We thank our partner-sponsors of OpenRoad with Doug McConnell, Kaiser Permanente , East Bay Regional Park District and Lake County, California for making the series possible.
WATCH THE EPISODE 109 VIDEO
SUPPORT CALIFORNIA'S STATE PARKS
-- Doug McConnell
I hope you enjoyed our journeys in Hawaii and will travel there yourself soon enough. The human and natural histories of the islands are fascinating and the environment is, of course, extraordinarily beautiful. Hawaii calls, that's for sure, but it's not a cheap getaway from the mainland...and that's keeping many of us "stateside" now in this harsh economy.
The good news is, for those of us who live in the West, we have wonderful places to visit right in our own backyards. We can have world-class vacations without really leaving home.
For example, I live in northern California, not far from Olompali State Park which we featured with legendary drummer, Mickey Hart, in this show. Olompali is just one of California's several hundred state parks, some of the Golden State's crown jewels. The first official state park in California was Big Basin, near Santa Cruz, which was established in 1902. In the past 107 years, California has created the largest state park system in the nation. These parks protect the state's environment, interpret the complex and fascinating stories of the state, provide recreational opportunities to many millions of people every year and serve as important engines of California's tourist economy.
When I was a kid growing up in California, people of all political stripes were proud of the fine public education and park systems that had been created here. Now, tragically, California's educational and state park systems have fallen into serious disrepair....and in this economic crisis word has just come down from Sacramento that 80% of our state parks will be closed and boarded up beginning early this September. Olompali, which helped shape the nurturing social and environmental values of Mickey Hart, and I'm sure many others, will be one of more than 200 parks to be shut down. In a word, this is outrageous.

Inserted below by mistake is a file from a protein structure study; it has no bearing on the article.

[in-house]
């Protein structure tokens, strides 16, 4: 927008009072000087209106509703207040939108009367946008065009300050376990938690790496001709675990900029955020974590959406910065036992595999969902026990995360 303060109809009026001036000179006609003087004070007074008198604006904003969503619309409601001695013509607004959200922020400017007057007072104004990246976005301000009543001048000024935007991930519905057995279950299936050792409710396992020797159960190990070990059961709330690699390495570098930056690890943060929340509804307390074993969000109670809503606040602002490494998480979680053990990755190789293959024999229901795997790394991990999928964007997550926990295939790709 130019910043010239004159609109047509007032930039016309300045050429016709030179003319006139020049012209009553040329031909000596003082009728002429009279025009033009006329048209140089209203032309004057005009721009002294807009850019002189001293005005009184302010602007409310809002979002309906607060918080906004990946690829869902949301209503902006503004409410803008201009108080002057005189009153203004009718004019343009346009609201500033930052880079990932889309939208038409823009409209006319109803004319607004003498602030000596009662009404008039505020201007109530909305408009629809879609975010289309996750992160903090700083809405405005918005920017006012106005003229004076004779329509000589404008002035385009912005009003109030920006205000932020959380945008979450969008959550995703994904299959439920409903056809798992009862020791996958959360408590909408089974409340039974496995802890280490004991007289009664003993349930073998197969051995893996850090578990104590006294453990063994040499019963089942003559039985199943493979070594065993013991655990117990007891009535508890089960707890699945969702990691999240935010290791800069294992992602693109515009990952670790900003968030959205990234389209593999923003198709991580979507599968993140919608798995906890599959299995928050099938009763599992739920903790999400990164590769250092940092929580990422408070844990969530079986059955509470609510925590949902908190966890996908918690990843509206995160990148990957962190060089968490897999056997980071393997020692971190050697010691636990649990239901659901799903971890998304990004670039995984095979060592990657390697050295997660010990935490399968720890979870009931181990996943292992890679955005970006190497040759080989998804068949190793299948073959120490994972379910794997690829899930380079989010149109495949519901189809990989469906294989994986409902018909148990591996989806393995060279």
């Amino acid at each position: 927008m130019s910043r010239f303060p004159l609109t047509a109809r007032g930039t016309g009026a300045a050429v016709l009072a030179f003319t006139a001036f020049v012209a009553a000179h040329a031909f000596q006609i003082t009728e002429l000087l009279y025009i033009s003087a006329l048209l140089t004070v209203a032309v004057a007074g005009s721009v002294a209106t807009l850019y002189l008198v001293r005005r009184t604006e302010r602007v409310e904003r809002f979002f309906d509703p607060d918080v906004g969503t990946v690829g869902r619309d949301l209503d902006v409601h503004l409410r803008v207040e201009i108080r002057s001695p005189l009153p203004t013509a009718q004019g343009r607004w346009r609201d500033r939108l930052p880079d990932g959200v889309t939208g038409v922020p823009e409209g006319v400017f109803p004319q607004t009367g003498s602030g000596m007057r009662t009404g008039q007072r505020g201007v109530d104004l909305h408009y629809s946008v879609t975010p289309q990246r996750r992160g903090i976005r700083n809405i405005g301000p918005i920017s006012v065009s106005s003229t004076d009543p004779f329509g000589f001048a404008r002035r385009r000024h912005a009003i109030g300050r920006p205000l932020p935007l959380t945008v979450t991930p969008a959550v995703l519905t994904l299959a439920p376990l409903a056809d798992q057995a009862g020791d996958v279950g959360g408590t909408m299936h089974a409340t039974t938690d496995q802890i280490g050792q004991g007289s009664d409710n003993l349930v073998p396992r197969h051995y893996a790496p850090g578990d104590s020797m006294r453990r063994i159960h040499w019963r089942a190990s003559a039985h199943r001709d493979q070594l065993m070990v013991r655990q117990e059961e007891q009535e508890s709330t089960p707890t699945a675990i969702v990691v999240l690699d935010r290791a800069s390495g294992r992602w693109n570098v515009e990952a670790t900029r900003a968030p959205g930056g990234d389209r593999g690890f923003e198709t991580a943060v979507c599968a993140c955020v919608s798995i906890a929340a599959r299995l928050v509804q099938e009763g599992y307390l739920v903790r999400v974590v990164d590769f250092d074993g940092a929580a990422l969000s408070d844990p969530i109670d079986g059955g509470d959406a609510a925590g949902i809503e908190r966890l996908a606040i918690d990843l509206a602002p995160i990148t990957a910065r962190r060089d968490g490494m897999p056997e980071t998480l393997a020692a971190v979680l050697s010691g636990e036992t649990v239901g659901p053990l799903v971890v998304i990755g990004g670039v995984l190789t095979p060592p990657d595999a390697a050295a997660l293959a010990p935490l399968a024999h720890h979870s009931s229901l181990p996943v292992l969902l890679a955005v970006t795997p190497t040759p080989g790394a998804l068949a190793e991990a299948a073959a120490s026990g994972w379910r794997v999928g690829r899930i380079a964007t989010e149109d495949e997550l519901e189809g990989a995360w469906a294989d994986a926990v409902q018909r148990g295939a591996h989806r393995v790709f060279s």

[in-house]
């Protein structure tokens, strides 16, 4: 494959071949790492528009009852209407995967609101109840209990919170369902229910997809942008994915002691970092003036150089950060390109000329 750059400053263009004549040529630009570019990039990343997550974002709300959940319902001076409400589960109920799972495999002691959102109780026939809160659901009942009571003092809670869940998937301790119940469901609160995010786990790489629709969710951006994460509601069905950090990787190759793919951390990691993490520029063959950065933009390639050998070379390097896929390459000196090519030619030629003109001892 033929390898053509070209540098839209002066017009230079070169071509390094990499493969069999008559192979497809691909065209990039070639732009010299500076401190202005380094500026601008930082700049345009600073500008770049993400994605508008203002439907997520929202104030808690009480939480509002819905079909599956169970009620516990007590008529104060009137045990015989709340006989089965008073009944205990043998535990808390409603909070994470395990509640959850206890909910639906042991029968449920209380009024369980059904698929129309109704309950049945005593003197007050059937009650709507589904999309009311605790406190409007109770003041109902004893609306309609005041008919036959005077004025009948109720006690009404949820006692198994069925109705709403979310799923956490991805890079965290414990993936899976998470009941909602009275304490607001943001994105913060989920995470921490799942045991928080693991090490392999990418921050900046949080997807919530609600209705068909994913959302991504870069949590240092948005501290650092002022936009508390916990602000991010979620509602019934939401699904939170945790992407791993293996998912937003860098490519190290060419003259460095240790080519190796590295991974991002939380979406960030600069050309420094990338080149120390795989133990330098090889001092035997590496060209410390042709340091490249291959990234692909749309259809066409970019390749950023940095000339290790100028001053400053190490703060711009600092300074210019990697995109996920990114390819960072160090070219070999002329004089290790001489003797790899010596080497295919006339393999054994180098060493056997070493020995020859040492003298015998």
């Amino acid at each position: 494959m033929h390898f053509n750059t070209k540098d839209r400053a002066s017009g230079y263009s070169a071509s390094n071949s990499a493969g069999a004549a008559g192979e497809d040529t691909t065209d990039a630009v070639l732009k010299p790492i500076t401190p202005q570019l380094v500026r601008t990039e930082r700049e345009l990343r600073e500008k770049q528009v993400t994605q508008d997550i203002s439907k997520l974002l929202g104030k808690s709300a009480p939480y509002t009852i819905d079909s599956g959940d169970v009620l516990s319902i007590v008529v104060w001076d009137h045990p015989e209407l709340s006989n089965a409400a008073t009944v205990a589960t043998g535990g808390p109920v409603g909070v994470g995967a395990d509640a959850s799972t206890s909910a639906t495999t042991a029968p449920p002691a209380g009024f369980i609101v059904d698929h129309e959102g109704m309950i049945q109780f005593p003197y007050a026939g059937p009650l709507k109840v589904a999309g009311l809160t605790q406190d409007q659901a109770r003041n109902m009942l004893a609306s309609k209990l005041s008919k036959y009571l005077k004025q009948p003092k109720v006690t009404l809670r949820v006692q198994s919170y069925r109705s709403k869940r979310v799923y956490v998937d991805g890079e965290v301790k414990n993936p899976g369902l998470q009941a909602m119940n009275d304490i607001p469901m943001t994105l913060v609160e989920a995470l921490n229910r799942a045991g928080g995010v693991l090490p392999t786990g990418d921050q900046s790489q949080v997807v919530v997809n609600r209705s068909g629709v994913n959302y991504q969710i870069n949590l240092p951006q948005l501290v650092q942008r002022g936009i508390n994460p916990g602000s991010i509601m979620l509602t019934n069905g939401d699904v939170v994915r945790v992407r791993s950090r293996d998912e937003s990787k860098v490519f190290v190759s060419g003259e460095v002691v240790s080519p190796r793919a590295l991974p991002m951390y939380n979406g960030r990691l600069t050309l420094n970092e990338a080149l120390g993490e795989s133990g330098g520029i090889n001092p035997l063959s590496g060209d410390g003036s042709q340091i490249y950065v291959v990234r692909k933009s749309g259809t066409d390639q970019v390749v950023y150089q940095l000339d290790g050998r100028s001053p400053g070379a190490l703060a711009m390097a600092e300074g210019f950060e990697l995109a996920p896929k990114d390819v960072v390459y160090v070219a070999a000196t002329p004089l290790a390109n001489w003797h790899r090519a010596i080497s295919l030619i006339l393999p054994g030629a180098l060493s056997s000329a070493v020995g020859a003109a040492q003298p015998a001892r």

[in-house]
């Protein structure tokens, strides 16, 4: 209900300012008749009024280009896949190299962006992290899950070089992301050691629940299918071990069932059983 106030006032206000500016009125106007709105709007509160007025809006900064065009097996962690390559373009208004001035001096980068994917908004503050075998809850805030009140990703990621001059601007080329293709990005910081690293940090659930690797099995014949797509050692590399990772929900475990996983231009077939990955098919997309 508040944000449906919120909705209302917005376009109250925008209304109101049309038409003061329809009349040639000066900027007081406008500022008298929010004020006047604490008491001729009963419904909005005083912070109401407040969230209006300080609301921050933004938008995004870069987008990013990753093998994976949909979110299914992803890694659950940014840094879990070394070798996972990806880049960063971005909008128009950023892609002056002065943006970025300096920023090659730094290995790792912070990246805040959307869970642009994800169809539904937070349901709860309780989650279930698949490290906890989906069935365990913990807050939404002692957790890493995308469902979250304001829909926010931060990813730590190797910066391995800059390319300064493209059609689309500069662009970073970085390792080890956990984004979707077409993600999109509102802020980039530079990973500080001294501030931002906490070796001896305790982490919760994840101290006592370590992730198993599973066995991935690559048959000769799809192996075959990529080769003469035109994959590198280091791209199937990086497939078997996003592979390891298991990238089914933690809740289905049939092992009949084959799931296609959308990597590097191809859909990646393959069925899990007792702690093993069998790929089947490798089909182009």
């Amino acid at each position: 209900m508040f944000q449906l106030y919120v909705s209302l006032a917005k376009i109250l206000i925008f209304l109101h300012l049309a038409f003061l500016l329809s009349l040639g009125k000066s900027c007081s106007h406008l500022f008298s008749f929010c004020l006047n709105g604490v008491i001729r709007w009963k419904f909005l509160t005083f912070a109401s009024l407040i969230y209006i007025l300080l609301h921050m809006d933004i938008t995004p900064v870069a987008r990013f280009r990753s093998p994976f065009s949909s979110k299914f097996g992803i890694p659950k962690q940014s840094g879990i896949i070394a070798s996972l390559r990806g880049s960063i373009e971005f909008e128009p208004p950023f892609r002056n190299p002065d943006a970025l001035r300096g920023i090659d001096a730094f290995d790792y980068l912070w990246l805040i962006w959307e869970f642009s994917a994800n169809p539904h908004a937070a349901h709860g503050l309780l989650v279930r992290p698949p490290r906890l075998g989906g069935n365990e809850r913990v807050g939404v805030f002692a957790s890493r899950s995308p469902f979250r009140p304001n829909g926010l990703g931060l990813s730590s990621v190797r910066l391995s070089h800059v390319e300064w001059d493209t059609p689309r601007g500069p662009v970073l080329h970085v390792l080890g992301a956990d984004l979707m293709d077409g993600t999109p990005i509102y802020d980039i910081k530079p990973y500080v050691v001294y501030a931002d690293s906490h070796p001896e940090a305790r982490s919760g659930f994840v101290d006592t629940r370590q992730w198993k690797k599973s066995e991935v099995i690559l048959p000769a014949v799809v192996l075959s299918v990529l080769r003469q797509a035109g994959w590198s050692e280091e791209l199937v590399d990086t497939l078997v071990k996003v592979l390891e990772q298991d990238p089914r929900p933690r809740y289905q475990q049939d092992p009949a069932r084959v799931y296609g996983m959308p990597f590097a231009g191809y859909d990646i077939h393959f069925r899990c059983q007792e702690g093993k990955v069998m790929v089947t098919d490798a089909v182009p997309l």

In times of great social stress, we need our parks more than ever. They are essential investments in our health and well-being, and they are inexpensively accessible to people of all ages, all cultures and all levels of income. They restore and renew us, they bring us together and connect us to nature and history, and they appeal to our finer selves. To lose them now is a tragedy beyond measure. And their closure will do little to close a yawning budget gap created in large measure by governmental dysfunction, incompetence and shortsightedness. We need a fundamental overhaul of our political system....not the closure of our finest public treasures.
My heart is breaking for the California I know so well and love so deeply. My family has been in California for nearly 140 years, and I can't believe what we are allowing to happen to our most important social institutions, such as our parks...created and sustained over many decades by Republicans and Democrats alike. We have lost a sense of public service for the greater good, and have allowed the politics of bitterness, self-righteousness and self-interest, and government by recall and initiative to hold sway. When I was young, and two of my mentors in college and graduate school were Republican, Hugh Flournoy and Democrat, Jesse Unruh, political leaders on both sides of the aisles would argue like cats and dogs, reach generally reasonable compromises, go have a drink together and get ready for combat and compromise the next day. We now have system of term-limited legislators from safe seats who don't have much experience, won't be around long
and have no need to compromise, and they have to pass budgets by super-majorities. There are many good people still doing good work, but the fact is that Sacramento is in shambles. Our state government needs fixing fast. So here's my simple proposal.
Assemble a Constitutional Convention. Gather delegates sworn to uphold the public interest. Demand the best from them and scrutinize their efforts. And have them gather on hallowed ground somewhere, a place that might inspire the greatness we so desperately need and that California so richly and at long last deserves. Let's see, how about a State Park somewhere? Just a thought.
In the meantime, no matter what, we have to keep our state parks open. To find out more and how you can help, follow this link to the California State Parks Foundation, www.calparks.org. We need a voice for parks and they are speaking as loudly as anyone.